I am connected to my server via SSH and would like to find out what's bogging it down so much. What commands should I run from the command line that will tell me which applications are being run and which ones are using up the most resources?

I think my server is running Ubuntu.


If you are running a *nix (you did say you thought you were running ubuntu) try using the command


if you want to change the way some of the information is presented to you just run

man top

and that should pull up the help file.

The command

ps aux

is also handy for finding out what is running on your server.

| improve this answer | |

htop is good, you might need to get the package via the package manager

| improve this answer | |

Using ps and a little command-line fu you can sort processes by CPU usage:

ps -Ao pcpu,pid,args | sort -r -k1

if you'd like to be able to page through it:

ps -Ao pcpu,pid,args | sort -r -k1 | less

Example output:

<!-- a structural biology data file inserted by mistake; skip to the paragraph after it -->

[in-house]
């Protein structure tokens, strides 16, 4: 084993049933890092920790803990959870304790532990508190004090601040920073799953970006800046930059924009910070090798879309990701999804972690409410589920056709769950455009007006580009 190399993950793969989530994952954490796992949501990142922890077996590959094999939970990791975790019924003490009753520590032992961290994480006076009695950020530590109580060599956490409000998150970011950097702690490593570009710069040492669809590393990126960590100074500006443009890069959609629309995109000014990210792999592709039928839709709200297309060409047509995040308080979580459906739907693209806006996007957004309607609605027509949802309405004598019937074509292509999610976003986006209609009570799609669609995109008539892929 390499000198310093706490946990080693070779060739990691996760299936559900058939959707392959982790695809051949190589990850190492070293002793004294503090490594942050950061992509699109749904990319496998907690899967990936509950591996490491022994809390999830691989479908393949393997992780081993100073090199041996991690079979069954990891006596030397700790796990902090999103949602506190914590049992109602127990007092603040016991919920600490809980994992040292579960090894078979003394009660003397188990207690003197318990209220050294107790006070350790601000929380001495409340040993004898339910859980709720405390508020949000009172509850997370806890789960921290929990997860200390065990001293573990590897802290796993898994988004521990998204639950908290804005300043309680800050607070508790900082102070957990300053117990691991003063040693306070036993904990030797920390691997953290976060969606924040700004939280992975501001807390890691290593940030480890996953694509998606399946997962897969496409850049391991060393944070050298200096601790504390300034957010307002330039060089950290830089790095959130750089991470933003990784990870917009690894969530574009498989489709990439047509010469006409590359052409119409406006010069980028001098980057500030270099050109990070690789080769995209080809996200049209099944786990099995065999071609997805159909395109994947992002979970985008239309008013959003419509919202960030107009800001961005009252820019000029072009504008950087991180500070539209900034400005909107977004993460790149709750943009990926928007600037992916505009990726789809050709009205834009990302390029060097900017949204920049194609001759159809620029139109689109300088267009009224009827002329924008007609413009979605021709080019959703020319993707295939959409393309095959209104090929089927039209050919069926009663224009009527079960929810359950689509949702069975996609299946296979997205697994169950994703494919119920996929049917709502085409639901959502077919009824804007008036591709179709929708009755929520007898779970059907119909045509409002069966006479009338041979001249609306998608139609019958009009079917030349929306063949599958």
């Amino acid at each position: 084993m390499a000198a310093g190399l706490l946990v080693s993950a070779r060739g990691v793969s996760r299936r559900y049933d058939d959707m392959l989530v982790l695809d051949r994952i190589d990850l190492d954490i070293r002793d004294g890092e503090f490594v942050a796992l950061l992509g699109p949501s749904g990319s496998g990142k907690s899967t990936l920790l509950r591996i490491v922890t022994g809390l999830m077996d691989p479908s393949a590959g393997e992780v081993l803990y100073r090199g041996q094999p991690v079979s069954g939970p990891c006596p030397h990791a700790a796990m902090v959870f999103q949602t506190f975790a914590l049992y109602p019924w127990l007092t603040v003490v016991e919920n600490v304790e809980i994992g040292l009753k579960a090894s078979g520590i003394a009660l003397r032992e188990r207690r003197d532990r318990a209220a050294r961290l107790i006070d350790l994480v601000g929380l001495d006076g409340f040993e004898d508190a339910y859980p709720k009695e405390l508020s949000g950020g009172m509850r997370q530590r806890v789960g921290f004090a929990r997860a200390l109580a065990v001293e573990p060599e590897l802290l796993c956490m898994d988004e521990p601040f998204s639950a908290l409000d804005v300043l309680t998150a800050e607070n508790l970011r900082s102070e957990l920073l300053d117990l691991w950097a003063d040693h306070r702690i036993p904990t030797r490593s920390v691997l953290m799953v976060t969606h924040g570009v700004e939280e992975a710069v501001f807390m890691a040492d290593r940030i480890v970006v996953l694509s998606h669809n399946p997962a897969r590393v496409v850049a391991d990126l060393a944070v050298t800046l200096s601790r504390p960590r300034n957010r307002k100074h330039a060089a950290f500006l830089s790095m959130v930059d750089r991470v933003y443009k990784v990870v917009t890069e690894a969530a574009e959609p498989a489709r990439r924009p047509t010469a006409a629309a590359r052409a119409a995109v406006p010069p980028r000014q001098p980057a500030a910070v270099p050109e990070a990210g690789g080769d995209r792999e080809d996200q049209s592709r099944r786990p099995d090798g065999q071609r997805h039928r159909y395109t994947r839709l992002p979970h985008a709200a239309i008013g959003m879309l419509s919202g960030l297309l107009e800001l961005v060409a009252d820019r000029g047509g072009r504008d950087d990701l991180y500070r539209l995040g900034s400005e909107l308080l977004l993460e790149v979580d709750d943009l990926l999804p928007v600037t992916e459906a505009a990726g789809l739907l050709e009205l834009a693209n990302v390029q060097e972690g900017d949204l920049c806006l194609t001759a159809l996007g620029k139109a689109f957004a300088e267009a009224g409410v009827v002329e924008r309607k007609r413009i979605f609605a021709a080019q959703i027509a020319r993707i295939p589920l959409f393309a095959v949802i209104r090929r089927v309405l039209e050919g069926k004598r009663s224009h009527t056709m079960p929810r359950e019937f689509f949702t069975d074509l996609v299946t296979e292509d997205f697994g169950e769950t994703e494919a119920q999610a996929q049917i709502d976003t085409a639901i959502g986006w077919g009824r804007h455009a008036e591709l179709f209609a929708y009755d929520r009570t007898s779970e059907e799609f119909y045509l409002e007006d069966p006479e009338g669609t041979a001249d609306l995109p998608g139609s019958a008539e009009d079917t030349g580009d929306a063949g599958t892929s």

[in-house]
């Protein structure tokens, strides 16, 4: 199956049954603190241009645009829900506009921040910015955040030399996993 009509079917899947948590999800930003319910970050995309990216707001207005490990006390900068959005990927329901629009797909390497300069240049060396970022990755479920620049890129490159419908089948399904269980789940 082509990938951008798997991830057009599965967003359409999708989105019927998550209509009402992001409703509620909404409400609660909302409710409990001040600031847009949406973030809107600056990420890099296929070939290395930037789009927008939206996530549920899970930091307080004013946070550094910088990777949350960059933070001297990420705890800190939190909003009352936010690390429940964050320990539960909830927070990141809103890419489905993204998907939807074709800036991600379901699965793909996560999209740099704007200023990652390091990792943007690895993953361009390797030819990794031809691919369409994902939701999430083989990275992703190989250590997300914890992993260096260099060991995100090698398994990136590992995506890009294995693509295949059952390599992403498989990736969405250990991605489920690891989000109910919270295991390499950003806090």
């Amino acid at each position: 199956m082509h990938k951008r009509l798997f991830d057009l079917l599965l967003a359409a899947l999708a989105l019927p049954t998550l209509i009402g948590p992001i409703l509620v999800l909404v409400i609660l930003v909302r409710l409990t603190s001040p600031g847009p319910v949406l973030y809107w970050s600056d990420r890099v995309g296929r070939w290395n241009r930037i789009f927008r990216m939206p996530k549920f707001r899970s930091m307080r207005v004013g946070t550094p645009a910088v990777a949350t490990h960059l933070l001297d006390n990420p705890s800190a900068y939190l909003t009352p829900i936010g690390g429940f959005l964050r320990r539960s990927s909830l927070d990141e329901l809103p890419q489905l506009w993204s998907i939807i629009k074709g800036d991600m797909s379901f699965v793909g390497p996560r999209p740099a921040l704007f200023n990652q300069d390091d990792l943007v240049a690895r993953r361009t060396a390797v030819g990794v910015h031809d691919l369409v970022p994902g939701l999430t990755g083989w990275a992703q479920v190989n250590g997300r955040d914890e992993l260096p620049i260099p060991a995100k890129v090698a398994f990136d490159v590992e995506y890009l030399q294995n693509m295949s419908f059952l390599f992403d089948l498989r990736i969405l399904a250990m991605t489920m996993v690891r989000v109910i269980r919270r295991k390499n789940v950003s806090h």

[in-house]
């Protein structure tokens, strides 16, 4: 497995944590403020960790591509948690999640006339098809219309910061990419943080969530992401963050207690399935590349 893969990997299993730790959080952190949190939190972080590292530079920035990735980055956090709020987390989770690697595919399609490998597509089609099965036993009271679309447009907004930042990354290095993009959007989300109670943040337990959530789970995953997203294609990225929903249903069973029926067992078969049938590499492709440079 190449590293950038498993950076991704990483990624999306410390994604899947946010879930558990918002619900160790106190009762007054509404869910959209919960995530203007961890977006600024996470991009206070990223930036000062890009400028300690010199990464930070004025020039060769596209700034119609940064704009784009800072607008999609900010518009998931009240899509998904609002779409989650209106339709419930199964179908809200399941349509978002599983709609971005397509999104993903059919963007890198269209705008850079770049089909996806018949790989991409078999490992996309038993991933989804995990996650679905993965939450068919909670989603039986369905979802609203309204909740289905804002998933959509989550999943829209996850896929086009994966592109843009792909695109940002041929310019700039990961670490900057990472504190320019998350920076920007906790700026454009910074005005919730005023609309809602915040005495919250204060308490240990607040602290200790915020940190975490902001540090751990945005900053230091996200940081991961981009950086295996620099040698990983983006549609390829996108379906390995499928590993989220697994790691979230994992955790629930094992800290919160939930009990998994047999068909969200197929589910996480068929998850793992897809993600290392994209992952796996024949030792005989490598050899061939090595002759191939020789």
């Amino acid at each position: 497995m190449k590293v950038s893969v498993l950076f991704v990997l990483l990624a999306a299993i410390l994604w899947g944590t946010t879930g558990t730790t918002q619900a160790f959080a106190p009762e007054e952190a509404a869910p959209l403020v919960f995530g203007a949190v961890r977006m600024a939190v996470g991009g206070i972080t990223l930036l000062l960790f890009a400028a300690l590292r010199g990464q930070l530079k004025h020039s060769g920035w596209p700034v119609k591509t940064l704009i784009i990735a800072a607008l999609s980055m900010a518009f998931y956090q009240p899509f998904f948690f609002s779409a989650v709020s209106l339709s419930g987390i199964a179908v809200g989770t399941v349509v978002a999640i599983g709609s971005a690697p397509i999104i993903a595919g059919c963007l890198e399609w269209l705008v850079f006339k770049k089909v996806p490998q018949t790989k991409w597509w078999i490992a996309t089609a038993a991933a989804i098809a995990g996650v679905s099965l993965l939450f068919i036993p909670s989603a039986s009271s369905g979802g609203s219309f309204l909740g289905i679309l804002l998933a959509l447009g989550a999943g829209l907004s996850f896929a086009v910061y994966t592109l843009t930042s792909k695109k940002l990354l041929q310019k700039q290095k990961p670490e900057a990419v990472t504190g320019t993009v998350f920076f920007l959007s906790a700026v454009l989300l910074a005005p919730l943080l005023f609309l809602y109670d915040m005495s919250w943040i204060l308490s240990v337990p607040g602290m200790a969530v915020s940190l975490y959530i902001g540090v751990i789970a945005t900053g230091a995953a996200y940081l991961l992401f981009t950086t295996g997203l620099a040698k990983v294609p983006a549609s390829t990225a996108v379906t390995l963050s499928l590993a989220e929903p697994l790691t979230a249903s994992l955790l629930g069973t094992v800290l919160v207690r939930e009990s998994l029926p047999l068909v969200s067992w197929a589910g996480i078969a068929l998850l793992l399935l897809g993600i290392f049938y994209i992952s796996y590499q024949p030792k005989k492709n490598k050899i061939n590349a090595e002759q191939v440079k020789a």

4.4  5229 perl -e print 1 while 1
 0.2  5202 sshd: root@pts/0
 0.1  5205 -bash
 0.0     9 [events/1]
 0.0   936 [kedac]
 0.0     8 [events/0]
 0.0     7 [watchdog/1]
 0.0     6 [ksoftirqd/1]
 0.0     5 [migration/1]
 0.0  5232 less
 0.0  5231 sort -r -k1
 0.0  5230 ps -Ao pcpu,pid,args
 0.0     4 [watchdog/0]
 0.0   454 /sbin/udevd -d
 0.0   421 [kauditd]
 0.0  4049 /usr/sbin/pure-uploadscript -B -r /root/handler.sh
 0.0  4046 pure-ftpd (SERVER)
 0.0     3 [ksoftirqd/0]
 0.0   395 [kjournald]
| improve this answer | |
  • Oooh, I like, thanks for posting. I changed the pipe to less to be "grep -v '^ 0.0'" to get rid of all the processes not worth mentioning. – Andy Lester Jun 28 '10 at 18:40
  • Also, need to add --numeric to the sort to get proper sorting. – Andy Lester Jun 28 '10 at 18:41
  • Usually I just grab the first 10 with head as one of them is the culprit I'm looking for. The issue with using -n to sort is that the header will be moved down, using it without has always sorted it for me properly asciibetically. Modify it according to your fancy. I have a similar command aliased to "hogs" :) – John T Jun 28 '10 at 18:44

(h)top gives you CPU usage and memory. You can also use iotop for disk read/write, and other IO stuff. Probably not installed by default, so run sudo apt-get install iotop first..

| improve this answer | |

Your Answer

By clicking “Post Your Answer”, you agree to our terms of service, privacy policy and cookie policy

Not the answer you're looking for? Browse other questions tagged or ask your own question.